When asked to describe "dangerous currents," individuals generally use a few adjectives to describe this phenomenon including: beaches, high winds, large waves and oceans, much to the dismay of coastal managers in the great lakes region. Contrary to popular belief, dangerous currents are a very real threat to Great Lakes beachgoers ("Research team warns against overlooking Great Lakes' Currents"). Since basin-wide monitoring began in 2002, more than 307 people have been rescued and 144 have drowned as a result of dangerous currents ("Great Lakes Current Incident Database"). Despite this statistic, the popular assumption that the Great Lakes' coasts are less dangerous than their salty counterparts continues to propagate. As a result, people are unknowingly placing themselves in harm's way.
For example, in the summer of 2012, tragedy struck the city of Port Washington, Wisconsin when a young teenager was pulled away from shore by a rip current and subsequently drowned. The community was shocked by the event, with even the city Mayor remarking that he "never thought of it [Lake Michigan] as hazardous." In response to this event, researchers at the University of Wisconsin – Madison set out to develop a real-time warning system that would detect dangerous waves and currents, and display their location and severity on an online map ("Lake Michigan death spurs action on rip current awareness"). This warning system called the Integrated Nowcast/Forecast Operation System or INFOS, is now available for three frequently travelled beaches including one in Port Washington.
Despite this and other technological advances which have made dangerous current detection more reliable throughout the Great Lakes region, the number of deaths resulting from dangerous currents has continued to rise ("Big increase in the number of fatal drownings in the Great Lakes"). Between 2010 and 2014, the cumulative average of annual drowning deaths and rescues as a result of dangerous currents nearly doubled in comparison to the same statistics reported from 2002-2009 ("Great Lakes Current Incident Database"). In an effort to slow this steady increase in water hazard deaths, municipal and state initiatives to place water safety and rescue equipment on beaches have begun to form. In Port Washington, Wisconsin, outreach materials and rescue equipment including informational signs, rescue throw bags and life rings have been placed on the beach to help prevent future loss of life as a result of dangerous currents ("Lake Michigan death spurs action on rip current awareness"), and similar efforts have been made along Michigan's western coastline. That said, across the entire Great Lakes basin emergency rescue equipment is still in high demand.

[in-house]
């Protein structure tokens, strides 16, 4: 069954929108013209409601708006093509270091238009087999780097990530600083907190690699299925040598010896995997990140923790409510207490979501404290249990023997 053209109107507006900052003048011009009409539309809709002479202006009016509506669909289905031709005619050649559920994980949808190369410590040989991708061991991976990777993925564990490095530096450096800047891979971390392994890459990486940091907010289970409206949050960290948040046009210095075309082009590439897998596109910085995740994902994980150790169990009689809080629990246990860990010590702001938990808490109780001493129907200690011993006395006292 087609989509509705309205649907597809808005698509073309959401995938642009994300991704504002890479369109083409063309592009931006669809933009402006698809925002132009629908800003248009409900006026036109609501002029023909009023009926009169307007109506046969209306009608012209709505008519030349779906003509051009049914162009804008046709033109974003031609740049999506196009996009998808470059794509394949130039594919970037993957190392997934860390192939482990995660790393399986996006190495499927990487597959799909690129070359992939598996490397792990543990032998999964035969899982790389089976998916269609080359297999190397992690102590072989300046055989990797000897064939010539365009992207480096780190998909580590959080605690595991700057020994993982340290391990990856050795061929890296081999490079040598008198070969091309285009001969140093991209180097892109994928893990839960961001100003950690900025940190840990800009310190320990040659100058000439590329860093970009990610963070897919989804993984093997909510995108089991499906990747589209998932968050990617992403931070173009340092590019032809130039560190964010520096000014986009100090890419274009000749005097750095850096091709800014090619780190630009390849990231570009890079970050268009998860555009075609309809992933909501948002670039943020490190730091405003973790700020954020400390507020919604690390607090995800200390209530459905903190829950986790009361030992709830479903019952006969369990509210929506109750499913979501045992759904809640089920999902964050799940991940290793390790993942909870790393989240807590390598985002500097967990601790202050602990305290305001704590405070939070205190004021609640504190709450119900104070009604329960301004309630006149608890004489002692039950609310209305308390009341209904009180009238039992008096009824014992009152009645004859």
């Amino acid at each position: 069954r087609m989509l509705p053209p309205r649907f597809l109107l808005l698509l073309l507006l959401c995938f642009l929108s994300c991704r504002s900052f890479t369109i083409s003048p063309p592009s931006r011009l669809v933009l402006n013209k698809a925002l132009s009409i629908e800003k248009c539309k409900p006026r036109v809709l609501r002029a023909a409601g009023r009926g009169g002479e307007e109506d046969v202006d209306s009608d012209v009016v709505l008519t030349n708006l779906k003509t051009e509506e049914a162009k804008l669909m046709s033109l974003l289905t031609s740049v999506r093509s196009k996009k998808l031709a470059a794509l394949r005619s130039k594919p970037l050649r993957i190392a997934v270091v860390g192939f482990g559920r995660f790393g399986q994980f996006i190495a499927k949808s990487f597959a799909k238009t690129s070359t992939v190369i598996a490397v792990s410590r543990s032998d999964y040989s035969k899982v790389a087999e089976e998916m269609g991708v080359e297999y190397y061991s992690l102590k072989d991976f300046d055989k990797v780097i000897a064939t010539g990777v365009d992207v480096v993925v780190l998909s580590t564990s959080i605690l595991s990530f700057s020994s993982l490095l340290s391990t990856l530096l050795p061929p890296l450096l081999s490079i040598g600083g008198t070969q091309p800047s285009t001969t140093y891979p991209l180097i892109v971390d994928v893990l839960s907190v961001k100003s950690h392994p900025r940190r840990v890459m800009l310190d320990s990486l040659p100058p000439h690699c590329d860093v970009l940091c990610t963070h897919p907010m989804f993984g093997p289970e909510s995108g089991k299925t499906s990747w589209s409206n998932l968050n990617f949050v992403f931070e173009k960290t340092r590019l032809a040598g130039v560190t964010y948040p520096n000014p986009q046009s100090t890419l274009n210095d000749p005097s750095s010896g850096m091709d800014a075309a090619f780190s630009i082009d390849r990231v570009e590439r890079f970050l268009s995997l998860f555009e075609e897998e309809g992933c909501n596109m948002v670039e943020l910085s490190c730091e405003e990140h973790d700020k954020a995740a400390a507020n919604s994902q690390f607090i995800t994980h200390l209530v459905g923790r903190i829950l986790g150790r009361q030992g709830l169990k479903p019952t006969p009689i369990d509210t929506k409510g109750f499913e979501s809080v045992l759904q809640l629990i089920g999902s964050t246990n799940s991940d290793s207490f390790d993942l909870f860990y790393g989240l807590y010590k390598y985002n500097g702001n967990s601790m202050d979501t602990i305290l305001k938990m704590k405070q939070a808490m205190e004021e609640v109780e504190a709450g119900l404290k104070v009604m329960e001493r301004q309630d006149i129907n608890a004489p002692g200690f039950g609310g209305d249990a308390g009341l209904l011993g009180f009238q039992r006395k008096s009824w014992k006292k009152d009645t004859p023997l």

Recognizing this need, a regional water safety collaborative including experts from Illinois-Indiana, Michigan, Minnesota, Ohio, and Wisconsin Sea Grant and Coastal Zone Management Programs are working together to increase water safety throughout the region. With the help of a grant from NOAA's Coastal Storms Program, the project team developed the "Be Current Smart" campaign which includes specific messaging, factsheets, and videos targeted towards increasing the public understanding of: what dangerous currents are, as well as how to identify and escape them. In addition, the project team has selected beaches along the Great Lakes' coast to install more than 2,000 pieces of emergency rescue equipment including the supplies necessary to save individuals from dangerous currents. This regional interagency partnership is the first of its kind to work together to target locations for rescue equipment and to enhance public understanding of dangerous currents.
Image Credit: 1. Rescue Throw Ring, Courtesy of Michigan Sea Grant; 2. Rescue Throw Ring, Courtesy of Michigan Sea Grant; 3. Mouth of Port Washington, Courtesy of Bridget Faust; 4. Mouth of Port Washington 2, Courtesy of Bridget Faust; 5. Beach in Port Washington, Courtesy of Bridget Faust.